Affordable Care Act Checkup

Posted: September 12, 2016 by Nazim in ACA


We’ve covered the cases that went to the Supreme Court, and it’s been a couple of years since it’s been implemented, so it’s time for a checkup on Obamacare. How is it doing?

Despite the initial hiccups with the website, the coverage marketplace or exchange seems to be working: we’ve seen large drops in both the number of uninsured and the uninsured as a proportion of population.  However, a lot of insurance rates have certainly gone up. The notion that “if you like your current plan, you can keep it” has proven to be false for a large number of people.  Health care insurance premium rates, have recently gone up dramatically, even though the average did not change much when the reform was initially implemented. It’s hard to compare this rate to that in a parallel universe in which Obamacare was not implemented. Historically, rates have gone up pretty steadily and at a rate higher than inflation, so, these rate increases might also happen in that parallel universe.

The Affordable Care Act (which is the official name for Obamacare) also smoothed a lot of regulatory wrinkles and closed a lot of coverage loopholes, such as exclusion of coverage for pre-existing  conditions or the Medicaid part D prescription drug “donut hole” coverage gap. However, annual wellness checkups are free, even though they don’t always end up that way.

Perhaps the biggest question is whether Obamacare has reduced the number of bankruptcies due to medical debt. Well, this is a complicated question to ask. Money is a fungible form of payment, which is to say that if I owe you and two other people $30 each, and I only have $50 to pay all my debts, none of the debts are individually unaffordable, but the combination of my debt is unaffordable in the aggregate. So, if one of those debts is to a medical provider, it’s disputable whether I can say that my ensuing bankruptcy was due to the medical debt. And this is the most common scenario. However, medical-related bankruptcies continue to be a problem, even though they have gone down significantly in Massachusetts, which implemented Romneycare in 2006, after which Obamacare was modeled. On the other hand, Massachusetts has a pretty comprehensive array healthcare safety nets, which the nation as a whole lacks, and the rate of underinsured (folks with lower overall coverage or higher deductibles) has been going up, probably due to increased premiums, which may explain why the rate of medical bankruptcies of insured has is far from dropping.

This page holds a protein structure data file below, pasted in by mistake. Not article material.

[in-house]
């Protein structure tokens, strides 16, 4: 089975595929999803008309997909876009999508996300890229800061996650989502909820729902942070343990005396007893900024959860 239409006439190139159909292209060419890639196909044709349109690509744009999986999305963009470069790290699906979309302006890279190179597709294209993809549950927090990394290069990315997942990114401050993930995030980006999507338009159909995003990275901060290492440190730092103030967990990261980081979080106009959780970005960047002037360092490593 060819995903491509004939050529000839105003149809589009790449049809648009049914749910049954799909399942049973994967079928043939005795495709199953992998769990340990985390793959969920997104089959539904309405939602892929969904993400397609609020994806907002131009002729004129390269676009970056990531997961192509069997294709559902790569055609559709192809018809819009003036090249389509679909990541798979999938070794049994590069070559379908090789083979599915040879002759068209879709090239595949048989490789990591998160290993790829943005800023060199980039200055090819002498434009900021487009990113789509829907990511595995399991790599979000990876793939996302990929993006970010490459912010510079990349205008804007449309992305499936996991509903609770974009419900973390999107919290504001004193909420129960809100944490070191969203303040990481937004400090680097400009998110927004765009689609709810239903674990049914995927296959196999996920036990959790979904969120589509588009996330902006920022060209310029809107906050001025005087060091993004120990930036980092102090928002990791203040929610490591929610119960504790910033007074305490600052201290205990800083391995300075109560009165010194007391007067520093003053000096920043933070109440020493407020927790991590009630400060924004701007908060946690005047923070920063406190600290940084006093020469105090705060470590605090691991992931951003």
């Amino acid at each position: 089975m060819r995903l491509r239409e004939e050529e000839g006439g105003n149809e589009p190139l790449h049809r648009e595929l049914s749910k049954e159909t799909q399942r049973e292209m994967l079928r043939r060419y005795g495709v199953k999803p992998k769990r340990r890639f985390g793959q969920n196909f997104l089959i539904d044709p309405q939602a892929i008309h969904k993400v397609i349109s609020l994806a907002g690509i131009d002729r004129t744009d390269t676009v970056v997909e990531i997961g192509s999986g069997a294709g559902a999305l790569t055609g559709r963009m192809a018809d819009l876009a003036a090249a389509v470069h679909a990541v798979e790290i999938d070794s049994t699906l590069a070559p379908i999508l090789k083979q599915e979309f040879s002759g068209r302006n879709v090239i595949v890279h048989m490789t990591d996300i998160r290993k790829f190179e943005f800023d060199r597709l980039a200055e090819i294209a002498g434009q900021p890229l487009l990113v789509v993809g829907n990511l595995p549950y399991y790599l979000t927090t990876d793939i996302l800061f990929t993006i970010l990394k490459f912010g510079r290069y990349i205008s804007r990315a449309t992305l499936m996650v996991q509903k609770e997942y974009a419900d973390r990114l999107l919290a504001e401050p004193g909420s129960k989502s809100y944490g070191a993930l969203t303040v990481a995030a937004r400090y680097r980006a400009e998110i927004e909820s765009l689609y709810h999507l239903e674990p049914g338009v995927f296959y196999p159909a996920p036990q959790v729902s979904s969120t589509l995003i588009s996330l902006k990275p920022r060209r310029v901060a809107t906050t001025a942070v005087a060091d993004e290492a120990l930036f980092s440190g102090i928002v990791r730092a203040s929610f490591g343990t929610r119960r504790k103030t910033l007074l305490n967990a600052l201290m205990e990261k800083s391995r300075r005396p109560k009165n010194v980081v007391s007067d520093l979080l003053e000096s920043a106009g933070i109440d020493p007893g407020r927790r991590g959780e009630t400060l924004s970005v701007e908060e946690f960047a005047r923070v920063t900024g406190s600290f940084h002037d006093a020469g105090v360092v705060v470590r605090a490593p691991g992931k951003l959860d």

I’ve been trying to end this on a bright note, and I’m not sure I have a relevant one, so here’s a somewhat relevant one: overall, bankruptcy rates are decreasing in the US, but this trend is not imputable to Obamacare. On the other hand, Canadian bankruptcy rates have been steadily trending up, although they remain lower than ours. That makes me happy in a nya-na-nya-na-nyaaa-naa kind of way. Just kidding. I love our hat. And, regarding Obamacare, it’s a mixed bag, and it’s not going anywhere, so we’ll just have to wait and see.

  1. […] causes such controversy, and for good cause, it’s worth trying to untangle some of the issues presented by what I’m generically […]


  2. […] Foundation and then adopted by Republican then-governor Mitt Romney in Massachusetts. And while I’ve criticized the legislation before (let’s face it, it’s a gift to the private health care insurance industry to require […]


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